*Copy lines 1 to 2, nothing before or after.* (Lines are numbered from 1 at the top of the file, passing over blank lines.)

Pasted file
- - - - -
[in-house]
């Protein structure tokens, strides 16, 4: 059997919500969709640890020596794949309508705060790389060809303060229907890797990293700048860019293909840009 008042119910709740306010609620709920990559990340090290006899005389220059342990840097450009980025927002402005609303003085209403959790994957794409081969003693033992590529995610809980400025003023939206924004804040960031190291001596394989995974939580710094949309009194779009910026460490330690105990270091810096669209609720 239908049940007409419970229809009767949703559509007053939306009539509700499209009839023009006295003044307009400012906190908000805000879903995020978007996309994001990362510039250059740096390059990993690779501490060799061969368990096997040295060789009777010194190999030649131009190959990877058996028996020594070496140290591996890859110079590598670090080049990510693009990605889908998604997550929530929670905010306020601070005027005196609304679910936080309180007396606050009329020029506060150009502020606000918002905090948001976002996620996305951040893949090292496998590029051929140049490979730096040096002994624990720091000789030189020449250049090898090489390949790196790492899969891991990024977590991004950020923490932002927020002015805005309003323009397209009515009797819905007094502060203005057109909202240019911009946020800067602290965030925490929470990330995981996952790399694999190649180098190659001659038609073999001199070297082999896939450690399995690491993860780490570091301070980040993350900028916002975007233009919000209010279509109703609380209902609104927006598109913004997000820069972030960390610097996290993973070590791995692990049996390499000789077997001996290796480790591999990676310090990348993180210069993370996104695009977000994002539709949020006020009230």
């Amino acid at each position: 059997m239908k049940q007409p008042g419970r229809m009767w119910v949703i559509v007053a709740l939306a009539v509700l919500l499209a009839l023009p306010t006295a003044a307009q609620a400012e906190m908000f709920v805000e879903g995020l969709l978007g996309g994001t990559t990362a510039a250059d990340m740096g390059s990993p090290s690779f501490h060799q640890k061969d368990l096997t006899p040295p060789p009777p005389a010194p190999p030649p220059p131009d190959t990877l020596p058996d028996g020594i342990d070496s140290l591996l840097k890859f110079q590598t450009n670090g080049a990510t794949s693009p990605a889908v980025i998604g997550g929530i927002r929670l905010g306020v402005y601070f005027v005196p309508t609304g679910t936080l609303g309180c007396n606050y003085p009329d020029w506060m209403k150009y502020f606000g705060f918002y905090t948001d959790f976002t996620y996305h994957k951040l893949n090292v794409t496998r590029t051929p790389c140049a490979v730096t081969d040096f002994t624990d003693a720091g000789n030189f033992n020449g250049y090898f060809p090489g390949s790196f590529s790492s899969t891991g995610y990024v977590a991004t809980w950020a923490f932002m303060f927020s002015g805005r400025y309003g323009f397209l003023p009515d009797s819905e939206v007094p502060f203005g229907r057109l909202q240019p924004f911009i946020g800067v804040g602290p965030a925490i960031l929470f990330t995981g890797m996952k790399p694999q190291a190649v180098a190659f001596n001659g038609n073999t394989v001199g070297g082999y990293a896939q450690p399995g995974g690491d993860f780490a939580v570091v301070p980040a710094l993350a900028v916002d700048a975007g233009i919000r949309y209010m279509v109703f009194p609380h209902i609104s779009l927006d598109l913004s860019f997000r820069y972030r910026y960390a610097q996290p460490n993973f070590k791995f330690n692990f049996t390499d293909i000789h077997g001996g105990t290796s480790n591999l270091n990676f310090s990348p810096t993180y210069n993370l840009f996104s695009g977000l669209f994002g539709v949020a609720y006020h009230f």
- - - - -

[in-house]
């Protein structure tokens, strides 16, 4: 059997919500969709640890020596794949309508705060790389060809303060229907890797990293700048860019293909840009 008042119910709740306010609620709920990559990340090290006899005389220059342990840097450009980025927002402005609303003085209403959790994957794409081969003693033992590529995610809980400025003023939206924004804040960031190291001596394989995974939580710094949309009194779009910026460490330690105990270091810096669209609720 239908049940007409419970229809009767949703559509007053939306009539509700499209009839023009006295003044307009400012906190908000805000879903995020978007996309994001990362510039250059740096390059990993690779501490060799061969368990096997040295060789009777010194190999030649131009190959990877058996028996020594070496140290591996890859110079590598670090080049990510693009990605889908998604997550929530929670905010306020601070005027005196609304679910936080309180007396606050009329020029506060150009502020606000918002905090948001976002996620996305951040893949090292496998590029051929140049490979730096040096002994624990720091000789030189020449250049090898090489390949790196790492899969891991990024977590991004950020923490932002927020002015805005309003323009397209009515009797819905007094502060203005057109909202240019911009946020800067602290965030925490929470990330995981996952790399694999190649180098190659001659038609073999001199070297082999896939450690399995690491993860780490570091301070980040993350900028916002975007233009919000209010279509109703609380209902609104927006598109913004997000820069972030960390610097996290993973070590791995692990049996390499000789077997001996290796480790591999990676310090990348993180210069993370996104695009977000994002539709949020006020009230």